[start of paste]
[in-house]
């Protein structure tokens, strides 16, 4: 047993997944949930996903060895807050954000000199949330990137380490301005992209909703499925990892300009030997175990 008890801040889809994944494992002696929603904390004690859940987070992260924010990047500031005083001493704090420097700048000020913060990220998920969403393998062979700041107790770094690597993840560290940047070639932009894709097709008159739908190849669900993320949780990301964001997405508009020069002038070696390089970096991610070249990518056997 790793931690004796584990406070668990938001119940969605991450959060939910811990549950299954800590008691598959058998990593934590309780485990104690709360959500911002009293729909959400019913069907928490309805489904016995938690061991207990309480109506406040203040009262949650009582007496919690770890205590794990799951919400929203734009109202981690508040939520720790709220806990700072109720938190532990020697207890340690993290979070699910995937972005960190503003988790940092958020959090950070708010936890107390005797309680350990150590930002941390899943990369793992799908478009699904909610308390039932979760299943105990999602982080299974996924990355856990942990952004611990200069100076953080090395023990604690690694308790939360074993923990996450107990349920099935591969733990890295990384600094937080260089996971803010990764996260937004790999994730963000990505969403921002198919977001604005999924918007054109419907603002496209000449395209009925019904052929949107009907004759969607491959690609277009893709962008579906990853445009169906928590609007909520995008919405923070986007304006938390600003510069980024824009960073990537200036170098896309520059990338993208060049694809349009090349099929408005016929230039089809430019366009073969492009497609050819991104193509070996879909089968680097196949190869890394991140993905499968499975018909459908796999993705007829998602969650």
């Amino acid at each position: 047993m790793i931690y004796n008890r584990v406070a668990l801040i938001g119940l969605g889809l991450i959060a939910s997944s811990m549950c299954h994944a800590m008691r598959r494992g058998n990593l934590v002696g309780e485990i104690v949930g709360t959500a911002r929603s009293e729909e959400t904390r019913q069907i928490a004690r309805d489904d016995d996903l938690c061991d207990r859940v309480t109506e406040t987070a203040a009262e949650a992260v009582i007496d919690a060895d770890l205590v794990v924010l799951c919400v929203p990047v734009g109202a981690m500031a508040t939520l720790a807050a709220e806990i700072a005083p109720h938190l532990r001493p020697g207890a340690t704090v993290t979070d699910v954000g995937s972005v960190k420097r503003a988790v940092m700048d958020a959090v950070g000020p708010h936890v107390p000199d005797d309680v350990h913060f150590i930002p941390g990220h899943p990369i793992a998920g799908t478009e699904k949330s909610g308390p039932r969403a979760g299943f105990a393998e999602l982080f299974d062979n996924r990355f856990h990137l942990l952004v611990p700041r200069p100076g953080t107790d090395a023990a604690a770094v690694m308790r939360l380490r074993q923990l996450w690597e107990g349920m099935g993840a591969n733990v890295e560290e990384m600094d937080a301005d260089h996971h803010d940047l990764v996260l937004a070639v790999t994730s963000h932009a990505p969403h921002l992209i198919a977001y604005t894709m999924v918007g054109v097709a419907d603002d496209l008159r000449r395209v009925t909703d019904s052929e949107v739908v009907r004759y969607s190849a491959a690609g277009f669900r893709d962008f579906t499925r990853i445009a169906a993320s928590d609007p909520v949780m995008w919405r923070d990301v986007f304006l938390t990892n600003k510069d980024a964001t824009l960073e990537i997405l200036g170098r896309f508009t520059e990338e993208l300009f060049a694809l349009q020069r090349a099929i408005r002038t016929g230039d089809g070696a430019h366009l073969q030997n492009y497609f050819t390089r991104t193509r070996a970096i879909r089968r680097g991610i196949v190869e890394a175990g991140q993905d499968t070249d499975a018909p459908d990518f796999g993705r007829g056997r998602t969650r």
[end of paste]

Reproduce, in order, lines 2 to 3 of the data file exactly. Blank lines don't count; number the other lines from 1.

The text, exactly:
């Protein structure tokens, strides 16, 4: 047993997944949930996903060895807050954000000199949330990137380490301005992209909703499925990892300009030997175990 008890801040889809994944494992002696929603904390004690859940987070992260924010990047500031005083001493704090420097700048000020913060990220998920969403393998062979700041107790770094690597993840560290940047070639932009894709097709008159739908190849669900993320949780990301964001997405508009020069002038070696390089970096991610070249990518056997 790793931690004796584990406070668990938001119940969605991450959060939910811990549950299954800590008691598959058998990593934590309780485990104690709360959500911002009293729909959400019913069907928490309805489904016995938690061991207990309480109506406040203040009262949650009582007496919690770890205590794990799951919400929203734009109202981690508040939520720790709220806990700072109720938190532990020697207890340690993290979070699910995937972005960190503003988790940092958020959090950070708010936890107390005797309680350990150590930002941390899943990369793992799908478009699904909610308390039932979760299943105990999602982080299974996924990355856990942990952004611990200069100076953080090395023990604690690694308790939360074993923990996450107990349920099935591969733990890295990384600094937080260089996971803010990764996260937004790999994730963000990505969403921002198919977001604005999924918007054109419907603002496209000449395209009925019904052929949107009907004759969607491959690609277009893709962008579906990853445009169906928590609007909520995008919405923070986007304006938390600003510069980024824009960073990537200036170098896309520059990338993208060049694809349009090349099929408005016929230039089809430019366009073969492009497609050819991104193509070996879909089968680097196949190869890394991140993905499968499975018909459908796999993705007829998602969650």
């Amino acid at each position: 047993m790793i931690y004796n008890r584990v406070a668990l801040i938001g119940l969605g889809l991450i959060a939910s997944s811990m549950c299954h994944a800590m008691r598959r494992g058998n990593l934590v002696g309780e485990i104690v949930g709360t959500a911002r929603s009293e729909e959400t904390r019913q069907i928490a004690r309805d489904d016995d996903l938690c061991d207990r859940v309480t109506e406040t987070a203040a009262e949650a992260v009582i007496d919690a060895d770890l205590v794990v924010l799951c919400v929203p990047v734009g109202a981690m500031a508040t939520l720790a807050a709220e806990i700072a005083p109720h938190l532990r001493p020697g207890a340690t704090v993290t979070d699910v954000g995937s972005v960190k420097r503003a988790v940092m700048d958020a959090v950070g000020p708010h936890v107390p000199d005797d309680v350990h913060f150590i930002p941390g990220h899943p990369i793992a998920g799908t478009e699904k949330s909610g308390p039932r969403a979760g299943f105990a393998e999602l982080f299974d062979n996924r990355f856990h990137l942990l952004v611990p700041r200069p100076g953080t107790d090395a023990a604690a770094v690694m308790r939360l380490r074993q923990l996450w690597e107990g349920m099935g993840a591969n733990v890295e560290e990384m600094d937080a301005d260089h996971h803010d940047l990764v996260l937004a070639v790999t994730s963000h932009a990505p969403h921002l992209i198919a977001y604005t894709m999924v918007g054109v097709a419907d603002d496209l008159r000449r395209v009925t909703d019904s052929e949107v739908v009907r004759y969607s190849a491959a690609g277009f669900r893709d962008f579906t499925r990853i445009a169906a993320s928590d609007p909520v949780m995008w919405r923070d990301v986007f304006l938390t990892n600003k510069d980024a964001t824009l960073e990537i997405l200036g170098r896309f508009t520059e990338e993208l300009f060049a694809l349009q020069r090349a099929i408005r002038t016929g230039d089809g070696a430019h366009l073969q030997n492009y497609f050819t390089r991104t193509r070996a970096i879909r089968r680097g991610i196949v190869e890394a175990g991140q993905d499968t070249d499975a018909p459908d990518f796999g993705r007829g056997r998602t969650r």